Why Innovation Fails To Change Real Estate

Innovation Curve Chart Image Every year, real estate sees the launch of beautiful products, offering awesome features, advantages, and benefits. Excellent marketing programs back them and the press creates a jubilee – Innovator of the Year!

Then the product launches, and the industry shrugs its shoulder. It is the conundrum of new product development and innovation for real estate.

Most of these companies are doing everything right. They are doing research, spotting trends, holding focus groups, testing usability, and modeling lovely financials. If they can only get 1% adoption of this, or 3% of that, revenues will be awesome. There are 1 Million real estate agents; hundreds of thousands of brokers transacting trillions of dollars in transactions, buying $6 Billion dollars of technology in the United States alone! Wait until we go International! Canada is next!

For most innovators, this never happens. The drawing on the napkin was flawed.

What did they miss? Surely such a great product should have found success by accident. So, they go after it again. They get a few customers with a great social media-marketing program. Really connect with a group of excited agent and broker evangelists, hit a couple of more trade shows announcing how the early adopters are crushing it.

More shoulder shrugging.

Many outsiders look at the real estate industry and believe that it is ripe for disruption. It looks old. It looks slow. It looks easy. When you contrast the real estate industry with other industries, all of the foundational elements that trigger change and give birth to disruption are there.

The industry really has not changed, ever. Sure, there was that shift from MLS books to electronic MLS; from newspaper advertising to website advertising; from chasing keys to lockboxes; and from paper forms to electronic forms. That is really about all that has changed. Innovation has happened very slowly and only because……

Here is what industry veterans know. For a new product to be adopted in the real estate industry, the customer must be willing to take the risk to change. And yes, every change from an existing product or service to a new product has embedded risks. Change hurts.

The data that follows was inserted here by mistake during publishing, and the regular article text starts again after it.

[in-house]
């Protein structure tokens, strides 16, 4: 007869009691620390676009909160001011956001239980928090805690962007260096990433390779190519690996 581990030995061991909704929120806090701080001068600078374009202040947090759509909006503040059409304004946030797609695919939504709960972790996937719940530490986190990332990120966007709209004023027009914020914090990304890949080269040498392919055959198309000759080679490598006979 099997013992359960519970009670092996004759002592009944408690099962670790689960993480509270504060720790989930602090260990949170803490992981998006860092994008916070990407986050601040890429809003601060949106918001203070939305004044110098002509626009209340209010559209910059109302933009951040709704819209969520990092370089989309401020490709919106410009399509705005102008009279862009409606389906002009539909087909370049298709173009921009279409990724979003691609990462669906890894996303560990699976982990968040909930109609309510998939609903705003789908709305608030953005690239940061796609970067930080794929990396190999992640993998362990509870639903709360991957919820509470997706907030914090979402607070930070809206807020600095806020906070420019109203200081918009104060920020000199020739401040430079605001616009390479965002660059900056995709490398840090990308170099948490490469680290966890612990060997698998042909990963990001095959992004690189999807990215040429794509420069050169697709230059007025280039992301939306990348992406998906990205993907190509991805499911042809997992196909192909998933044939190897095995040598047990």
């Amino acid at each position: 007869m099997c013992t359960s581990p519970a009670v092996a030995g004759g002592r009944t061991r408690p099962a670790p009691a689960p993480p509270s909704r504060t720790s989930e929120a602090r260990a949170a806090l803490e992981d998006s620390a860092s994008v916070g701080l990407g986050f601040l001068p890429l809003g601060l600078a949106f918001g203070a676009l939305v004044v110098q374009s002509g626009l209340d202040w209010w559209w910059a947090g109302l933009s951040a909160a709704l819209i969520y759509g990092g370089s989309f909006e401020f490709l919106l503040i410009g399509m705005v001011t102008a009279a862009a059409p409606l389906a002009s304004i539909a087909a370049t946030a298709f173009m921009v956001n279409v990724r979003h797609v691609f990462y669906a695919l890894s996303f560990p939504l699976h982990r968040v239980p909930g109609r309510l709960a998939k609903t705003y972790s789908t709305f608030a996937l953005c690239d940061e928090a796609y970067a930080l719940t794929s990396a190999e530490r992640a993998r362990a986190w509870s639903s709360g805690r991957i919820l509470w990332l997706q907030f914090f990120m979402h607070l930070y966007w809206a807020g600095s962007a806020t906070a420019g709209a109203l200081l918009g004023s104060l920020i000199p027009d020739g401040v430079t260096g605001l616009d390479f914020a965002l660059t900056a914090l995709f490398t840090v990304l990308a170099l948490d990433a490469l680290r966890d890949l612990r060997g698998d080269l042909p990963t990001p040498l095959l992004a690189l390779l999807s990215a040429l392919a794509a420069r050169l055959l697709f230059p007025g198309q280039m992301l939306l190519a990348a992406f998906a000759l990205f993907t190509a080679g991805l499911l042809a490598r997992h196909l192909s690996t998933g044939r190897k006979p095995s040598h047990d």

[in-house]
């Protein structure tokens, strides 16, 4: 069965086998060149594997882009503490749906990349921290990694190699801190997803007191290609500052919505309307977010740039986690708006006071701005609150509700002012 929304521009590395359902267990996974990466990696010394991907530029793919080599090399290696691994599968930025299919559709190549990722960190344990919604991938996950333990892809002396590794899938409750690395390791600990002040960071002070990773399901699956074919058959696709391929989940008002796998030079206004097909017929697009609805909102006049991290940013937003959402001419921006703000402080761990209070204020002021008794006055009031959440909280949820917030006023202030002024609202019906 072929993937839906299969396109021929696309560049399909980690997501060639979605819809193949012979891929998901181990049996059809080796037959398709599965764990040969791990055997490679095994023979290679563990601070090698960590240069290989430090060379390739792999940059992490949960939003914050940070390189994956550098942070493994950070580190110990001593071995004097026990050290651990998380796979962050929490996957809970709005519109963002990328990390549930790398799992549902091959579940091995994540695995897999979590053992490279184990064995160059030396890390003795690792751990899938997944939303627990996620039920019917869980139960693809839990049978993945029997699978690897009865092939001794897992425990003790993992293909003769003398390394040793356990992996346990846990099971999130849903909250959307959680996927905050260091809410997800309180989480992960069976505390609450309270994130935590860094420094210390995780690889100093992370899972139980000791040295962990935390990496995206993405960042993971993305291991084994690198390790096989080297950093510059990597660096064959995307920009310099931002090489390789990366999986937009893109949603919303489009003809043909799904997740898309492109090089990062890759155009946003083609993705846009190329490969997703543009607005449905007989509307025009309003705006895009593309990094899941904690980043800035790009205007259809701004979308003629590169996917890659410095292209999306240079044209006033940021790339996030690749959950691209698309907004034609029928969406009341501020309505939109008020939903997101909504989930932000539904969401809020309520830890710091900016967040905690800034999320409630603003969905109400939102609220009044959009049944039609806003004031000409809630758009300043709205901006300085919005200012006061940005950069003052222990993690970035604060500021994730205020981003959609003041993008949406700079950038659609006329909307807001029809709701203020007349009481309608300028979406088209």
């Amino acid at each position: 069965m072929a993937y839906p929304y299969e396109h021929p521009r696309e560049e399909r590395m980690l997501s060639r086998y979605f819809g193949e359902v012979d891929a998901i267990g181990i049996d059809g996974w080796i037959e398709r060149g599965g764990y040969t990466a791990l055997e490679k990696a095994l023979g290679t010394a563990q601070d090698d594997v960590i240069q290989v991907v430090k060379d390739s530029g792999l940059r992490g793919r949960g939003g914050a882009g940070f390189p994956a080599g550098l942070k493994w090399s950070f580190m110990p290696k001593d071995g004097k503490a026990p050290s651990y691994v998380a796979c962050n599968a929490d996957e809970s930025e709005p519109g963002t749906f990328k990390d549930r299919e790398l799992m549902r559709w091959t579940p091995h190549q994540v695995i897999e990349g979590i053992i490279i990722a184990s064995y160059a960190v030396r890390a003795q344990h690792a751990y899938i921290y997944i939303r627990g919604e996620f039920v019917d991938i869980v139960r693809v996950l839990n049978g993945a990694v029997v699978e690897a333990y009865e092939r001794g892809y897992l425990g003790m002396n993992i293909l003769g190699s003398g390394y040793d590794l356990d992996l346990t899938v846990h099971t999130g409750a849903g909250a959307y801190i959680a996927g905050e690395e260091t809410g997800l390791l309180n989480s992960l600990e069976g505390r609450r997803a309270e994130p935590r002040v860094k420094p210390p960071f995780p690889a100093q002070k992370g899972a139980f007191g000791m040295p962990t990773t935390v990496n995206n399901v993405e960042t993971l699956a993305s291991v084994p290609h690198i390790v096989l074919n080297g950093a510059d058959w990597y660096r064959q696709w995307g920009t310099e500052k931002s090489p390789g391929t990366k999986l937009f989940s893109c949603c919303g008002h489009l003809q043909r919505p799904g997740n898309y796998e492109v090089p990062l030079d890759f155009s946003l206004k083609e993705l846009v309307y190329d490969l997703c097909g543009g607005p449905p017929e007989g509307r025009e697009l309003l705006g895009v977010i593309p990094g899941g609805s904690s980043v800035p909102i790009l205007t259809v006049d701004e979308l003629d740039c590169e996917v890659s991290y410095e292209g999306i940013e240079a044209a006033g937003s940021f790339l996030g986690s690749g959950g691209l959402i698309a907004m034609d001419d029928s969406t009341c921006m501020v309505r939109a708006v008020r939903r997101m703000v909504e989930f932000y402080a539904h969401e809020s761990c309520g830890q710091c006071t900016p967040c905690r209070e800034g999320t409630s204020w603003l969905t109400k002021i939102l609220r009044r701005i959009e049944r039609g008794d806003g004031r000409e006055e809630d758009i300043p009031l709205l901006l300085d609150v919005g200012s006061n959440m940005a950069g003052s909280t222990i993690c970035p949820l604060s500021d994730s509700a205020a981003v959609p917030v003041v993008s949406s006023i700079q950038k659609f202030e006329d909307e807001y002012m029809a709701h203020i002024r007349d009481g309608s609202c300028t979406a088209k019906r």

There are three risks in particular that must be addressed when introducing a new product or service into the real estate marketplace.  Clearly the product or service must offer equivalent benefits at a much lower price; or, offer new and improved capabilities at the same value proposition.  Moreover, it must be backed by unbelievable customer support and training. If you’ve achieved these offerings then you have won a seat at the table.  You must then overcome the risks that customers perceive in any new product or service:

  • How do we get customers to use it?
  • Will it be compatible with all of their existing workflows?
  • Does it do everything the old solution did and more?

No matter how well the idea ranks in evaluation frameworks, the customer is seeking products and services to make their job faster, better, cheaper.  If your idea achieves those goals, that’s table stakes.  If your idea is difficult to adopt, requires significant change, forces the customer to acquire education or more knowledge in order to use the product effectively, then you’ve probably lost the game.

Inertia is probably one of the biggest barriers to new product or service adoption, and to overcome inertia the customer bases has to recognize that a new product or service offers very enhanced benefits, and doesn’t create a lot of work for a customer in order to switch and adopt.  The more work the customer has to take on to adopt the new product or service, the better the benefits had better be.  This is why even great new solutions often aren’t quickly adopted; the inertia level and adoption effort is simply too high, even for a product that offers compelling new benefits.

Here is a prime example. An MLS runs a new MLS system in parallel for 90 days so that agents can become familiar with the new system before the old system is turned off. 15% of agents actually try the new system before the cut over. 5% take the training course. The old MLS system is turned off. Everyone acts surprised and complains. The new system is better, faster, cheaper, has awesome support, training videos, it even washes your car every day and your dog comes home.

Most agents will like the old system better. The old system was not easier to use. They used it so it was easier to understand how to use. The new system is easier to use, but the agents just don’t know it yet.

Beyond forcing the customer to change in the adoption of a new product or service, there’s another significant question – does the product or service “work” with the existing infrastructure of operating systems, conventions, protocols and other expected and long held agreements?  New MLS systems usually break every agent and broker website, in-house reporting system, data feeds, virtual tours, CMA software, Market Reporting tools, and more.